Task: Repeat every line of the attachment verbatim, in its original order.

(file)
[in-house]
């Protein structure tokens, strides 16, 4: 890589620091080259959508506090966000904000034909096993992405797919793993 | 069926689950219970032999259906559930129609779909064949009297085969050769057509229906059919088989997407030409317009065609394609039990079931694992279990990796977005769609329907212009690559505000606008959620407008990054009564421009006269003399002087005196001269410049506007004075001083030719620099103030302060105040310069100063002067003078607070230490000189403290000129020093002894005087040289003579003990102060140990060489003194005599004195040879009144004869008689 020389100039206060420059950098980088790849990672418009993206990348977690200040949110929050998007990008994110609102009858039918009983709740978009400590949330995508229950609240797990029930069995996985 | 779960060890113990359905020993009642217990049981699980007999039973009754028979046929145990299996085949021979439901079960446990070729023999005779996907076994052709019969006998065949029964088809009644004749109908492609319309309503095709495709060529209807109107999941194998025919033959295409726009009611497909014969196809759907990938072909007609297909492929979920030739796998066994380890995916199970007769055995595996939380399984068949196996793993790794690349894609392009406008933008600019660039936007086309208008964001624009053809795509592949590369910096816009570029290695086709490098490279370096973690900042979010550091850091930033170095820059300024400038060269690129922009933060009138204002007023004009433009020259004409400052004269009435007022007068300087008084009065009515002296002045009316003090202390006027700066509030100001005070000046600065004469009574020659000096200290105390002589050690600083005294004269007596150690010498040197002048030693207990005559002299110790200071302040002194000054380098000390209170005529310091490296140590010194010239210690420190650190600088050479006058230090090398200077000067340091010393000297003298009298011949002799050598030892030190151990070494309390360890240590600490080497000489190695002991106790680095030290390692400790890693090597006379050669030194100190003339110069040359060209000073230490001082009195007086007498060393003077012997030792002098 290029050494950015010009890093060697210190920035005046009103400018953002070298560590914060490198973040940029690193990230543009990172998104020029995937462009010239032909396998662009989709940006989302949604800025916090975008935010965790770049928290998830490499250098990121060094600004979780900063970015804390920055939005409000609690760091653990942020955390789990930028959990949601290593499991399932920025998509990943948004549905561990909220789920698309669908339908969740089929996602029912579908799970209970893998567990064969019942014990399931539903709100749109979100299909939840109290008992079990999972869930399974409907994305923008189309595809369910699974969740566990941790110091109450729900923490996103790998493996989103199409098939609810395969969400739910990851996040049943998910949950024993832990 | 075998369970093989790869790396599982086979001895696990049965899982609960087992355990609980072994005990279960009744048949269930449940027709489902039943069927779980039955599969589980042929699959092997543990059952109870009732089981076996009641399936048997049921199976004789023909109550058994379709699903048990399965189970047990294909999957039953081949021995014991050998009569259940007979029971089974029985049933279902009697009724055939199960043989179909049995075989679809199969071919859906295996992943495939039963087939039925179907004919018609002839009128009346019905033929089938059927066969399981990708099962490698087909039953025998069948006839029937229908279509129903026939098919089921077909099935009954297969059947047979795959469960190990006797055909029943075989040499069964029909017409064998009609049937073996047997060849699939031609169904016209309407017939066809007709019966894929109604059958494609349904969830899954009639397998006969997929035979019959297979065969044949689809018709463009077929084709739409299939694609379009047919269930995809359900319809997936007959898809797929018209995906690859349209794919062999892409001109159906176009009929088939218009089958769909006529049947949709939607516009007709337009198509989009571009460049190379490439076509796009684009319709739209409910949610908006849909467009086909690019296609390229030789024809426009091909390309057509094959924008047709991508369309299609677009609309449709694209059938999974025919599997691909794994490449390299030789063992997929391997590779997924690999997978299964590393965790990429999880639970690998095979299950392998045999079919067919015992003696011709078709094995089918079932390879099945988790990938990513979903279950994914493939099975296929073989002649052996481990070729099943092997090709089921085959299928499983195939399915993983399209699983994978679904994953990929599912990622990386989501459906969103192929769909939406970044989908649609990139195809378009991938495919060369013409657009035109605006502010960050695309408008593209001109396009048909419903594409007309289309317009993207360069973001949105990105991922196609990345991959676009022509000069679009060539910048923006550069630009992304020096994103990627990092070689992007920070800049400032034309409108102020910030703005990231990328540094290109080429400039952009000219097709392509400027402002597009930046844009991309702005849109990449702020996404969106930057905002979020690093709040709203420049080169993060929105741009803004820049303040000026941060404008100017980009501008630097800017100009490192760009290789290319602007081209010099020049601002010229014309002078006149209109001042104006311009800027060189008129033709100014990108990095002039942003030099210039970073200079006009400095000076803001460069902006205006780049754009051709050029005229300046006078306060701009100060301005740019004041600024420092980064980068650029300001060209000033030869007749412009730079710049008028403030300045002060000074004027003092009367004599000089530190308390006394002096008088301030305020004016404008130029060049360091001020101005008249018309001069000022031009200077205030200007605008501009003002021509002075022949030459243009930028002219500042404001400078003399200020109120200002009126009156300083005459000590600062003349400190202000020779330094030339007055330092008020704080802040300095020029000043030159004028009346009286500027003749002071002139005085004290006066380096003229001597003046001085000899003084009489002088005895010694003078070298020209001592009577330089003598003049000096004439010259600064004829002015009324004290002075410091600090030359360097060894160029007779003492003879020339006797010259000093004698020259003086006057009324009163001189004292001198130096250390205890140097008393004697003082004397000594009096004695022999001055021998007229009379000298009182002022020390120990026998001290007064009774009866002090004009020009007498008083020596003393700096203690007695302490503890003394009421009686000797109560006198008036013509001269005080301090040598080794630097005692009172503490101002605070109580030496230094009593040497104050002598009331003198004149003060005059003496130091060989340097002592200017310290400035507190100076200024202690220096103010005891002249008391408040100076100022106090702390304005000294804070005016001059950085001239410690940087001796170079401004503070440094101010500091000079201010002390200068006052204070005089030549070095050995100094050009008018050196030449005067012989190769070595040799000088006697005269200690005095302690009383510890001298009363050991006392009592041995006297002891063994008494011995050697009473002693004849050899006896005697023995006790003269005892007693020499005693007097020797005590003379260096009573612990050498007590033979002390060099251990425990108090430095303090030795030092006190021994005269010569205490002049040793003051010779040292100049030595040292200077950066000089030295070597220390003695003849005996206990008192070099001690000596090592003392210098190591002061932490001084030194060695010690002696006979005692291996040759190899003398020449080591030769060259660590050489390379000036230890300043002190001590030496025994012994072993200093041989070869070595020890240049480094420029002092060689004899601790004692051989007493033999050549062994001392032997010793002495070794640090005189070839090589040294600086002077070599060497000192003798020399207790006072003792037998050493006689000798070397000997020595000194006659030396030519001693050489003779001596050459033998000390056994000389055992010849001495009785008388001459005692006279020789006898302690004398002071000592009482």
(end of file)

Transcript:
[in-house]
């Protein structure tokens, strides 16, 4: 890589620091080259959508506090966000904000034909096993992405797919793993 | 069926689950219970032999259906559930129609779909064949009297085969050769057509229906059919088989997407030409317009065609394609039990079931694992279990990796977005769609329907212009690559505000606008959620407008990054009564421009006269003399002087005196001269410049506007004075001083030719620099103030302060105040310069100063002067003078607070230490000189403290000129020093002894005087040289003579003990102060140990060489003194005599004195040879009144004869008689 020389100039206060420059950098980088790849990672418009993206990348977690200040949110929050998007990008994110609102009858039918009983709740978009400590949330995508229950609240797990029930069995996985 | 779960060890113990359905020993009642217990049981699980007999039973009754028979046929145990299996085949021979439901079960446990070729023999005779996907076994052709019969006998065949029964088809009644004749109908492609319309309503095709495709060529209807109107999941194998025919033959295409726009009611497909014969196809759907990938072909007609297909492929979920030739796998066994380890995916199970007769055995595996939380399984068949196996793993790794690349894609392009406008933008600019660039936007086309208008964001624009053809795509592949590369910096816009570029290695086709490098490279370096973690900042979010550091850091930033170095820059300024400038060269690129922009933060009138204002007023004009433009020259004409400052004269009435007022007068300087008084009065009515002296002045009316003090202390006027700066509030100001005070000046600065004469009574020659000096200290105390002589050690600083005294004269007596150690010498040197002048030693207990005559002299110790200071302040002194000054380098000390209170005529310091490296140590010194010239210690420190650190600088050479006058230090090398200077000067340091010393000297003298009298011949002799050598030892030190151990070494309390360890240590600490080497000489190695002991106790680095030290390692400790890693090597006379050669030194100190003339110069040359060209000073230490001082009195007086007498060393003077012997030792002098 290029050494950015010009890093060697210190920035005046009103400018953002070298560590914060490198973040940029690193990230543009990172998104020029995937462009010239032909396998662009989709940006989302949604800025916090975008935010965790770049928290998830490499250098990121060094600004979780900063970015804390920055939005409000609690760091653990942020955390789990930028959990949601290593499991399932920025998509990943948004549905561990909220789920698309669908339908969740089929996602029912579908799970209970893998567990064969019942014990399931539903709100749109979100299909939840109290008992079990999972869930399974409907994305923008189309595809369910699974969740566990941790110091109450729900923490996103790998493996989103199409098939609810395969969400739910990851996040049943998910949950024993832990 | 075998369970093989790869790396599982086979001895696990049965899982609960087992355990609980072994005990279960009744048949269930449940027709489902039943069927779980039955599969589980042929699959092997543990059952109870009732089981076996009641399936048997049921199976004789023909109550058994379709699903048990399965189970047990294909999957039953081949021995014991050998009569259940007979029971089974029985049933279902009697009724055939199960043989179909049995075989679809199969071919859906295996992943495939039963087939039925179907004919018609002839009128009346019905033929089938059927066969399981990708099962490698087909039953025998069948006839029937229908279509129903026939098919089921077909099935009954297969059947047979795959469960190990006797055909029943075989040499069964029909017409064998009609049937073996047997060849699939031609169904016209309407017939066809007709019966894929109604059958494609349904969830899954009639397998006969997929035979019959297979065969044949689809018709463009077929084709739409299939694609379009047919269930995809359900319809997936007959898809797929018209995906690859349209794919062999892409001109159906176009009929088939218009089958769909006529049947949709939607516009007709337009198509989009571009460049190379490439076509796009684009319709739209409910949610908006849909467009086909690019296609390229030789024809426009091909390309057509094959924008047709991508369309299609677009609309449709694209059938999974025919599997691909794994490449390299030789063992997929391997590779997924690999997978299964590393965790990429999880639970690998095979299950392998045999079919067919015992003696011709078709094995089918079932390879099945988790990938990513979903279950994914493939099975296929073989002649052996481990070729099943092997090709089921085959299928499983195939399915993983399209699983994978679904994953990929599912990622990386989501459906969103192929769909939406970044989908649609990139195809378009991938495919060369013409657009035109605006502010960050695309408008593209001109396009048909419903594409007309289309317009993207360069973001949105990105991922196609990345991959676009022509000069679009060539910048923006550069630009992304020096994103990627990092070689992007920070800049400032034309409108102020910030703005990231990328540094290109080429400039952009000219097709392509400027402002597009930046844009991309702005849109990449702020996404969106930057905002979020690093709040709203420049080169993060929105741009803004820049303040000026941060404008100017980009501008630097800017100009490192760009290789290319602007081209010099020049601002010229014309002078006149209109001042104006311009800027060189008129033709100014990108990095002039942003030099210039970073200079006009400095000076803001460069902006205006780049754009051709050029005229300046006078306060701009100060301005740019004041600024420092980064980068650029300001060209000033030869007749412009730079710049008028403030300045002060000074004027003092009367004599000089530190308390006394002096008088301030305020004016404008130029060049360091001020101005008249018309001069000022031009200077205030200007605008501009003002021509002075022949030459243009930028002219500042404001400078003399200020109120200002009126009156300083005459000590600062003349400190202000020779330094030339007055330092008020704080802040300095020029000043030159004028009346009286500027003749002071002139005085004290006066380096003229001597003046001085000899003084009489002088005895010694003078070298020209001592009577330089003598003049000096004439010259600064004829002015009324004290002075410091600090030359360097060894160029007779003492003879020339006797010259000093004698020259003086006057009324009163001189004292001198130096250390205890140097008393004697003082004397000594009096004695022999001055021998007229009379000298009182002022020390120990026998001290007064009774009866002090004009020009007498008083020596003393700096203690007695302490503890003394009421009686000797109560006198008036013509001269005080301090040598080794630097005692009172503490101002605070109580030496230094009593040497104050002598009331003198004149003060005059003496130091060989340097002592200017310290400035507190100076200024202690220096103010005891002249008391408040100076100022106090702390304005000294804070005016001059950085001239410690940087001796170079401004503070440094101010500091000079201010002390200068006052204070005089030549070095050995100094050009008018050196030449005067012989190769070595040799000088006697005269200690005095302690009383510890001298009363050991006392009592041995006297002891063994008494011995050697009473002693004849050899006896005697023995006790003269005892007693020499005693007097020797005590003379260096009573612990050498007590033979002390060099251990425990108090430095303090030795030092006190021994005269010569205490002049040793003051010779040292100049030595040292200077950066000089030295070597220390003695003849005996206990008192070099001690000596090592003392210098190591002061932490001084030194060695010690002696006979005692291996040759190899003398020449080591030769060259660590050489390379000036230890300043002190001590030496025994012994072993200093041989070869070595020890240049480094420029002092060689004899601790004692051989007493033999050549062994001392032997010793002495070794640090005189070839090589040294600086002077070599060497000192003798020399207790006072003792037998050493006689000798070397000997020595000194006659030396030519001693050489003779001596050459033998000390056994000389055992010849001495009785008388001459005692006279020789006898302690004398002071000592009482």